The world has moved to the digital side; gone are the days of people writing elaborate letters and heading to the nearest post office to send it off. Everything is fast now, everything is interconnected. Cell phones have changed the way in which we communicate and get ideas across. Distances now mean very little as you can now talk to someone 3000 miles away, just as easily as you are chatting with someone from down the block. With so much hinging on 24X7 connectivity and scorching fast data transfer, it has become of paramount importance to get both of these right.
To make sure that they stay connected with good quality signals, people have increasingly started to use call boosters. The sleek piece of tech is able to salvage just about any cell signal from the grave. You will find your cell reception bar filled and the call quality will be comparatively better. You will no longer find yourself walking around, raising your phone in your hands in an attempt to get a decent signal anymore.
However, boosting cell reception indoor is a complex process. The reason is that the building in which you are in, the layout, and the building materials used, among others, all go into deciding how well the cell signal booster will finally work for you. We will be helping you answer your question as to why your cell phones don’t work so well indoors and what it depends on. Read on.
Cell Reception And Buildings
Why do you think it is that in one building your phone holds a strong, usable cell signal, while when you head into another one, you find your phone’s cell reception staggering onto its knees? There are many variables that decide the strength of the cell reception within buildings and we will be having a look at what these are.
The Four main challenges one should ace to get good cell reception are:
- Building materials
- Remote locations
- Shadowed areas
- Tower use load
By far the biggest reason contributing to weak signals is the building materials that are used in construction. Cell signals undergo a lot of interference as a result of the obstruction from materials like steel, concrete and stone that are used in construction.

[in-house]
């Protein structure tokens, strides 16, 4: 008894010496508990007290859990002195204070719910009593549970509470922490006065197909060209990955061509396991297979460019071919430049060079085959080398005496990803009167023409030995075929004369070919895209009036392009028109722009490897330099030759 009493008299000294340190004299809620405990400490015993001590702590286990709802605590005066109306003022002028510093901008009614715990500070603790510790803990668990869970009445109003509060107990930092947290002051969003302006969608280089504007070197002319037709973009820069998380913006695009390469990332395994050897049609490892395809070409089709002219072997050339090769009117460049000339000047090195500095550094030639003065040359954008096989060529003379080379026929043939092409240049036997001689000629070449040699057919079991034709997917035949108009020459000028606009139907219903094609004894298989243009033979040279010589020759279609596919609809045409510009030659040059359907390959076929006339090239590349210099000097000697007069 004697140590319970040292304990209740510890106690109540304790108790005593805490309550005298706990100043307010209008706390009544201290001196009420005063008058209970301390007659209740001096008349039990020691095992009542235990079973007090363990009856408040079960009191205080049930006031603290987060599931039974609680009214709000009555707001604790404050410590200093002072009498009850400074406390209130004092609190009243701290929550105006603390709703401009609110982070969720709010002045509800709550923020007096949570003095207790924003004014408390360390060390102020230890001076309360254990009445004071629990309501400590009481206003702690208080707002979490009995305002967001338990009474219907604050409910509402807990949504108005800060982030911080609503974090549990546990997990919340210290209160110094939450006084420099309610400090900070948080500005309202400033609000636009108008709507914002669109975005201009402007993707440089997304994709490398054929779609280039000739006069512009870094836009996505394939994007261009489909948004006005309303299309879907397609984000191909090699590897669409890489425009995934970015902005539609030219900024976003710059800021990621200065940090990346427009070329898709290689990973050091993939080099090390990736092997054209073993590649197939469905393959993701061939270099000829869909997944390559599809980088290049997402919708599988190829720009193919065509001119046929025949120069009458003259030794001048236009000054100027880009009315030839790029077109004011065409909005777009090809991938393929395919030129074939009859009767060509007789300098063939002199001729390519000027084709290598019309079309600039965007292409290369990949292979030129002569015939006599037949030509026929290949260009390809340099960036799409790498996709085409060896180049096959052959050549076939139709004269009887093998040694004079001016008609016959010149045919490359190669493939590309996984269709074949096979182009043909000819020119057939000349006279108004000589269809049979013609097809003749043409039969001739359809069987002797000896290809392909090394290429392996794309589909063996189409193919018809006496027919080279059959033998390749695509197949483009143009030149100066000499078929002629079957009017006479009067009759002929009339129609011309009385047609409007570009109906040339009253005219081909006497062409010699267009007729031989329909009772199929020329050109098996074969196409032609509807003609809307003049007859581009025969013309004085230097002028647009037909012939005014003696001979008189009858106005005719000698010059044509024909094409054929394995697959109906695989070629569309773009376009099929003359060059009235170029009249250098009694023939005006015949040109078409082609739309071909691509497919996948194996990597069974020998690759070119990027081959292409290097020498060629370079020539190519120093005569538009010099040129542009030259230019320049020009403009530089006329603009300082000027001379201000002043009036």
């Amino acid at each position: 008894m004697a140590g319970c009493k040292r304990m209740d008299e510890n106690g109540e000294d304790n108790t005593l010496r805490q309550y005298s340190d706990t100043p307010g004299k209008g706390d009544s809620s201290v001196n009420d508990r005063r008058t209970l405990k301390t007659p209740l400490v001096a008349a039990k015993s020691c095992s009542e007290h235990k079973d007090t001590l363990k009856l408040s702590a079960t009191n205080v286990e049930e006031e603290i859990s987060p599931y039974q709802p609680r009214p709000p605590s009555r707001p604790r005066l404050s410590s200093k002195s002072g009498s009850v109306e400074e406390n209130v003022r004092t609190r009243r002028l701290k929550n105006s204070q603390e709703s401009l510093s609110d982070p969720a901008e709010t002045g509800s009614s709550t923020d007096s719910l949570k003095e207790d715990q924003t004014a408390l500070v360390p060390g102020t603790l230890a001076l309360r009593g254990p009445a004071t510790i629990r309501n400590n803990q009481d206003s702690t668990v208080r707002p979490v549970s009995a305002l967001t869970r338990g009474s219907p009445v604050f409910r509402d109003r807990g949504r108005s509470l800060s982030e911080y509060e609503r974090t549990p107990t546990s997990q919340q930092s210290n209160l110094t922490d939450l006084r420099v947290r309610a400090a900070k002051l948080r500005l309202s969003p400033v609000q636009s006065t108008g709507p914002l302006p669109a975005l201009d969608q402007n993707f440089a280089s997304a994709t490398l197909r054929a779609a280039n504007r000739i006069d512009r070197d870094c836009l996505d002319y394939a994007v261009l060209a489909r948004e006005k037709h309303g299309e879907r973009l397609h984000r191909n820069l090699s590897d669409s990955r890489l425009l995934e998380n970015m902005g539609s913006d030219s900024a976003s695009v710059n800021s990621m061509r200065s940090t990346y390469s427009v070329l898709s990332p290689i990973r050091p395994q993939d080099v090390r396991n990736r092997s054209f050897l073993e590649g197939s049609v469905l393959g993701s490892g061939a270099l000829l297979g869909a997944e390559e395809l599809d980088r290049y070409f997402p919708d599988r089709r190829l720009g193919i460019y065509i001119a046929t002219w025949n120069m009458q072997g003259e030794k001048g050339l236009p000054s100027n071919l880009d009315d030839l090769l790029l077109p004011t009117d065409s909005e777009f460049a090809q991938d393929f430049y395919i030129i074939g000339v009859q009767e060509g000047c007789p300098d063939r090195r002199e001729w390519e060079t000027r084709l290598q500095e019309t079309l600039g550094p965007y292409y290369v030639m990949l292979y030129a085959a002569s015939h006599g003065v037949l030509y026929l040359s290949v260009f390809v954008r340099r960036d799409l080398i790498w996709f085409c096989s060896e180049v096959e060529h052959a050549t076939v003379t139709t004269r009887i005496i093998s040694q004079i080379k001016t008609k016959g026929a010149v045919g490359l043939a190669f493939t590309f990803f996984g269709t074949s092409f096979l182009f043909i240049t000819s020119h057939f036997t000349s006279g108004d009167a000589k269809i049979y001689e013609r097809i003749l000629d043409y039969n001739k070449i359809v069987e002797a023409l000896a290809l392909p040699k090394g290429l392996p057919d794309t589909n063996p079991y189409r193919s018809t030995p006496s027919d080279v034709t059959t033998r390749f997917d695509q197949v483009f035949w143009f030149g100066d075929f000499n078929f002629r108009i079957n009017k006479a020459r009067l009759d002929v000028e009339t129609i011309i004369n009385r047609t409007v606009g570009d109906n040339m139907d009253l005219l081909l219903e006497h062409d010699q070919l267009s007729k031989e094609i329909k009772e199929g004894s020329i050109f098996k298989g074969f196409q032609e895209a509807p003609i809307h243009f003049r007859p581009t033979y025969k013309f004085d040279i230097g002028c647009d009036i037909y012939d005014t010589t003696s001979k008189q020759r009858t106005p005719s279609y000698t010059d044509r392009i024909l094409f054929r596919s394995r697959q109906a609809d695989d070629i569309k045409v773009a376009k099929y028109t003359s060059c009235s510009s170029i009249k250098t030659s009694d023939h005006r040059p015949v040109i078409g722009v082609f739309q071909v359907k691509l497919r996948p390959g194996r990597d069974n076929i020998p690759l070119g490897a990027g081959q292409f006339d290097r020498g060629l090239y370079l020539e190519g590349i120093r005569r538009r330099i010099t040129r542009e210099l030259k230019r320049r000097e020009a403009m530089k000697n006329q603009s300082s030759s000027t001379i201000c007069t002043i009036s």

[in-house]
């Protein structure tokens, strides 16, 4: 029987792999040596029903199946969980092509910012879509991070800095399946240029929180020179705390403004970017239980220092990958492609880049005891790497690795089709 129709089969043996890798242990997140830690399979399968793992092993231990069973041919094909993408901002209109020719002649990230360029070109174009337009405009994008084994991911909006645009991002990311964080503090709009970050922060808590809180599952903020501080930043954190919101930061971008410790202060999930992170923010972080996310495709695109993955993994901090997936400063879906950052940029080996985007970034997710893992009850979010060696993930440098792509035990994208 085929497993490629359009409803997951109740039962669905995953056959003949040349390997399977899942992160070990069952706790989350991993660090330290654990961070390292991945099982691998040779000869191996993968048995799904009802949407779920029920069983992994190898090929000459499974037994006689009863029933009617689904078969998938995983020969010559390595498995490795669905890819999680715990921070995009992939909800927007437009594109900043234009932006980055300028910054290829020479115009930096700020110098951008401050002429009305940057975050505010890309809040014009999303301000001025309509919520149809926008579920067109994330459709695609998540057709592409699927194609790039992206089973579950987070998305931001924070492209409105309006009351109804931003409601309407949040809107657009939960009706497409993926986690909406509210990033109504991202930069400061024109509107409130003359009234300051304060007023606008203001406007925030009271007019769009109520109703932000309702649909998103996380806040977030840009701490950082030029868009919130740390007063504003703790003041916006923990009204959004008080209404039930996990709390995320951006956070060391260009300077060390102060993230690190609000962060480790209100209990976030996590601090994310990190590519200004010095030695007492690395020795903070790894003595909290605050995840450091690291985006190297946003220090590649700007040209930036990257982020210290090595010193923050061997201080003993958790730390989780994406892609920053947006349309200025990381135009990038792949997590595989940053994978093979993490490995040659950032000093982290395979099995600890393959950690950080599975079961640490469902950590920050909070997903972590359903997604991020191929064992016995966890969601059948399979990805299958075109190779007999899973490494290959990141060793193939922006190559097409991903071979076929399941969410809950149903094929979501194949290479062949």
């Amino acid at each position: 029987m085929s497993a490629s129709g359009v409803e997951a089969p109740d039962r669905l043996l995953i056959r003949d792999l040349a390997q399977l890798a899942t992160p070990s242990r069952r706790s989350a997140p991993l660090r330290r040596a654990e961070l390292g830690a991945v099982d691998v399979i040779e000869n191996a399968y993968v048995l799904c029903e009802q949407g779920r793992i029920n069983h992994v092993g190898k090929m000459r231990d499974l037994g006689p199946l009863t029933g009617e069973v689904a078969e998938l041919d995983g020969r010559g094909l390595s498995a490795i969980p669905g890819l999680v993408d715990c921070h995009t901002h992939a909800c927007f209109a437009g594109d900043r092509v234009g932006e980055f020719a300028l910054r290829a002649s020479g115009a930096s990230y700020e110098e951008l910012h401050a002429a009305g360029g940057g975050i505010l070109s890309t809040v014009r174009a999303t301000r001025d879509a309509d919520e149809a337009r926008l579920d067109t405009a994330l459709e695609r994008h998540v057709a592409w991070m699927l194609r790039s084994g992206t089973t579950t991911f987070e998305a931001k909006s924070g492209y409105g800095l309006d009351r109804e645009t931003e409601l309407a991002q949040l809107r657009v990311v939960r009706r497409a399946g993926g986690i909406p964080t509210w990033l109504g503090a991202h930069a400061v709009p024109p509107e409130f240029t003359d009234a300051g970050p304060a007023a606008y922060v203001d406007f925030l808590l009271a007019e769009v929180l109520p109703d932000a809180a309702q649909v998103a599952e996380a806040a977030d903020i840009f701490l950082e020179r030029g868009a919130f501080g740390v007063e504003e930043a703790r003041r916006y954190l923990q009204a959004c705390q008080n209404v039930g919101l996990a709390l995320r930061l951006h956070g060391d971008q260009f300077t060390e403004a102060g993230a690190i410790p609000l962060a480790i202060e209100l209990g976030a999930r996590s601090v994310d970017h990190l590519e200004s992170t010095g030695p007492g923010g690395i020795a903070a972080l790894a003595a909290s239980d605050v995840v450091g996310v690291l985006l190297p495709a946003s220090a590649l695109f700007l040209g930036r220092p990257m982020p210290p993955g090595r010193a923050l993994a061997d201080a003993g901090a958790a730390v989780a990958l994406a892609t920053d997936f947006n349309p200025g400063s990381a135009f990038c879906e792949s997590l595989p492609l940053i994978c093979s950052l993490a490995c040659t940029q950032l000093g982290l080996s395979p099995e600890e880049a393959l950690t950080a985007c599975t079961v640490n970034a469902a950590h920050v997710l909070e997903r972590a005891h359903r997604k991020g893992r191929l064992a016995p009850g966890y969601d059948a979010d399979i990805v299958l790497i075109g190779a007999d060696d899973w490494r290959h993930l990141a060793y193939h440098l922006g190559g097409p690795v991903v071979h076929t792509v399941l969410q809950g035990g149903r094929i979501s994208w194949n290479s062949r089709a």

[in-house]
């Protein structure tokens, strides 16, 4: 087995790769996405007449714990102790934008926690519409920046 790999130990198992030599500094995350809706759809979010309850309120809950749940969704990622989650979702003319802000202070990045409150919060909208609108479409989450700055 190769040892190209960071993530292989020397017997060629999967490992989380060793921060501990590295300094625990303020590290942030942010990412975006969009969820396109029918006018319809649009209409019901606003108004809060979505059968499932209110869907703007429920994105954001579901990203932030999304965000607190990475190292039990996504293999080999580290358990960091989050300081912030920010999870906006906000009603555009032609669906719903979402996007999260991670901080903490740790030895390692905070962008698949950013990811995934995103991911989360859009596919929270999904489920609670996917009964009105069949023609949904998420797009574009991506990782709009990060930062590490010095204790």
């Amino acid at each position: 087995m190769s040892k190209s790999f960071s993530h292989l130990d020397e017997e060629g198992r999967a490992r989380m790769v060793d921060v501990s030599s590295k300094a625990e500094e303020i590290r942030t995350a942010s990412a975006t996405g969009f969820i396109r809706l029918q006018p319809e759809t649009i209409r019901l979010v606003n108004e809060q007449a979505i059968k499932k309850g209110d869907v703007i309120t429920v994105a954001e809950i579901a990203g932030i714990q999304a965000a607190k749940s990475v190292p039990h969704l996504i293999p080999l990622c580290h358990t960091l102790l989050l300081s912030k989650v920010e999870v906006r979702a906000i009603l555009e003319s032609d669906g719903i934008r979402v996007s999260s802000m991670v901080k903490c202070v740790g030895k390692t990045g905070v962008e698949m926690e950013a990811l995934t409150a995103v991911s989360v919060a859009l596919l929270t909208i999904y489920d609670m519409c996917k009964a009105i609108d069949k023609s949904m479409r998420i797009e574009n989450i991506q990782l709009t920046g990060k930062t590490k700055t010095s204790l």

Constructions that employ stone are generally very old structures. However, stone is a material that is also used in the façade of modern buildings as well. You may find stone being used on the exterior portion of upscale offices, hotels and even public buildings such as museums and government offices.
One of the most commonly used materials that boast of amazing compressional strength characteristics; it is generally used between floors, in and around the elevator shaft and for most of the load bearing walls above the ground. Concrete works amazingly well as a noise dampener too- this is why it is used in hotels and in buildings that are close to high-traffic location.
Most structures use a fusion of steel and concrete, in the form of reinforced concrete. Large, high-rise buildings are predominantly consisting of steel along with concrete to support the structure. But this is one material that is a nightmare for cell reception. Steel creates just as much interference as dense concrete does. Even buildings that have metal roofing, which is used in most warehouses and places of industrial work, are guaranteed to cut short the strength of your cell phone reception.
This goes without saying. Most cell signal booster also struggles, let alone cell phones, when signal towers are placed in remote locations. This is a scene that usually plays out in sparsely populated regions, which have towers that are miles apart from one another.
Now adding an additional layering of dense building material of the building you walk into, makes matters even worse for your receptions. Starting off with a strong, usable signal is key to having a decent reception indoors in remote locations.
These are the areas that are overshadowed by a much larger object, which in turn blocks the incoming and outgoing cell signal, resulting in the overall weakening of the signal strength. The areas having unusable or low signal strength is usually called as a shadowed area. The large object could be a man-made structure like an imposing skyscraper or natural things such as nearby hills or trees.
Tower Use Load
Think of it as a pizza: the less the number of people, the more amount of pizza you end up with. The more the number of people, the tinier the slice you get. As the traffic increases and the number of cell phone users hooking onto a single cell tower increases, your reception will weaken and you will start to experience dropped calls, slower data speeds or stalled data, and terrible voice quality.